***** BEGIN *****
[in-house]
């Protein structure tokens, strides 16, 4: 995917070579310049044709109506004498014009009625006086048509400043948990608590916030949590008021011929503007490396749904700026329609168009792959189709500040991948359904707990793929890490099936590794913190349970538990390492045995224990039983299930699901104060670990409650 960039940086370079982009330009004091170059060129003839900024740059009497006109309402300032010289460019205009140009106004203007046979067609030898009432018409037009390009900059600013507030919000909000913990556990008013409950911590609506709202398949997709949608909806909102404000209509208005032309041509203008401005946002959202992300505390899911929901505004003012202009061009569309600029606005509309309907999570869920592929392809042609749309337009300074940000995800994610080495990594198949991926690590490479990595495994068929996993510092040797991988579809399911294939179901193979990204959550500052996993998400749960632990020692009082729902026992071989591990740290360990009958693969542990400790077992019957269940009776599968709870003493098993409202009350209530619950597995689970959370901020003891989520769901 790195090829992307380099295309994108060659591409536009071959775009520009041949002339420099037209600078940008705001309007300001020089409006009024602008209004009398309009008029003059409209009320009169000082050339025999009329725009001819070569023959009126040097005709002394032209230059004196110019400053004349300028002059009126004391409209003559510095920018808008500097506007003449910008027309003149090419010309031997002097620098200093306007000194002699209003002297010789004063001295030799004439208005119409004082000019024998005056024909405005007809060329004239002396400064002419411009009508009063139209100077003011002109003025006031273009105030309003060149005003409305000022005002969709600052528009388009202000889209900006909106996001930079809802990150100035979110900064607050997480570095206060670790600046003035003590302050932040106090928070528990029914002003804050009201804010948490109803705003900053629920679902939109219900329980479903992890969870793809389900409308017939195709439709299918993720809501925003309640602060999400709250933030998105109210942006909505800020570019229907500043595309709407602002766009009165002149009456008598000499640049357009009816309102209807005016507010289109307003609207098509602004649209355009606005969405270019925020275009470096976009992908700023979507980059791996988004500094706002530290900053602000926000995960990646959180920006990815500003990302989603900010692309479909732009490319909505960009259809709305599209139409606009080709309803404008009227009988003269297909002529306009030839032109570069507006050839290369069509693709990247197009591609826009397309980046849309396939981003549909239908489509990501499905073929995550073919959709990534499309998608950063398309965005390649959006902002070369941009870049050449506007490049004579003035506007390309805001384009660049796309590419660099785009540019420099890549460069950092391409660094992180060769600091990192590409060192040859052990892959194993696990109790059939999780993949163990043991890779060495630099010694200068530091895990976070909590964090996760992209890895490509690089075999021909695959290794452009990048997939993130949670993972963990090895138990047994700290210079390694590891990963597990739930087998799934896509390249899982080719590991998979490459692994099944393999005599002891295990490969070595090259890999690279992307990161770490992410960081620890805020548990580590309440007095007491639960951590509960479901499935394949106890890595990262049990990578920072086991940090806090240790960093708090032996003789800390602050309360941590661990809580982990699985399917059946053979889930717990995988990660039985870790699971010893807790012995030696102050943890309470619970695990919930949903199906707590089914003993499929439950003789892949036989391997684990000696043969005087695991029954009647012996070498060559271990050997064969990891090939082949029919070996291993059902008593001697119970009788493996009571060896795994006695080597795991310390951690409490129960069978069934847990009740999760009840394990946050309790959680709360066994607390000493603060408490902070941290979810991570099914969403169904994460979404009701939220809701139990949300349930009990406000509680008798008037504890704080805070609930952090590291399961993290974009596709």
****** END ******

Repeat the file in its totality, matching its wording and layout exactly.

[in-house]
């Protein structure tokens, strides 16, 4: 995917070579310049044709109506004498014009009625006086048509400043948990608590916030949590008021011929503007490396749904700026329609168009792959189709500040991948359904707990793929890490099936590794913190349970538990390492045995224990039983299930699901104060670990409650 960039940086370079982009330009004091170059060129003839900024740059009497006109309402300032010289460019205009140009106004203007046979067609030898009432018409037009390009900059600013507030919000909000913990556990008013409950911590609506709202398949997709949608909806909102404000209509208005032309041509203008401005946002959202992300505390899911929901505004003012202009061009569309600029606005509309309907999570869920592929392809042609749309337009300074940000995800994610080495990594198949991926690590490479990595495994068929996993510092040797991988579809399911294939179901193979990204959550500052996993998400749960632990020692009082729902026992071989591990740290360990009958693969542990400790077992019957269940009776599968709870003493098993409202009350209530619950597995689970959370901020003891989520769901 790195090829992307380099295309994108060659591409536009071959775009520009041949002339420099037209600078940008705001309007300001020089409006009024602008209004009398309009008029003059409209009320009169000082050339025999009329725009001819070569023959009126040097005709002394032209230059004196110019400053004349300028002059009126004391409209003559510095920018808008500097506007003449910008027309003149090419010309031997002097620098200093306007000194002699209003002297010789004063001295030799004439208005119409004082000019024998005056024909405005007809060329004239002396400064002419411009009508009063139209100077003011002109003025006031273009105030309003060149005003409305000022005002969709600052528009388009202000889209900006909106996001930079809802990150100035979110900064607050997480570095206060670790600046003035003590302050932040106090928070528990029914002003804050009201804010948490109803705003900053629920679902939109219900329980479903992890969870793809389900409308017939195709439709299918993720809501925003309640602060999400709250933030998105109210942006909505800020570019229907500043595309709407602002766009009165002149009456008598000499640049357009009816309102209807005016507010289109307003609207098509602004649209355009606005969405270019925020275009470096976009992908700023979507980059791996988004500094706002530290900053602000926000995960990646959180920006990815500003990302989603900010692309479909732009490319909505960009259809709305599209139409606009080709309803404008009227009988003269297909002529306009030839032109570069507006050839290369069509693709990247197009591609826009397309980046849309396939981003549909239908489509990501499905073929995550073919959709990534499309998608950063398309965005390649959006902002070369941009870049050449506007490049004579003035506007390309805001384009660049796309590419660099785009540019420099890549460069950092391409660094992180060769600091990192590409060192040859052990892959194993696990109790059939999780993949163990043991890779060495630099010694200068530091895990976070909590964090996760992209890895490509690089075999021909695959290794452009990048997939993130949670993972963990090895138990047994700290210079390694590891990963597990739930087998799934896509390249899982080719590991998979490459692994099944393999005599002891295990490969070595090259890999690279992307990161770490992410960081620890805020548990580590309440007095007491639960951590509960479901499935394949106890890595990262049990990578920072086991940090806090240790960093708090032996003789800390602050309360941590661990809580982990699985399917059946053979889930717990995988990660039985870790699971010893807790012995030696102050943890309470619970695990919930949903199906707590089914003993499929439950003789892949036989391997684990000696043969005087695991029954009647012996070498060559271990050997064969990891090939082949029919070996291993059902008593001697119970009788493996009571060896795994006695080597795991310390951690409490129960069978069934847990009740999760009840394990946050309790959680709360066994607390000493603060408490902070941290979810991570099914969403169904994460979404009701939220809701139990949300349930009990406000509680008798008037504890704080805070609930952090590291399961993290974009596709």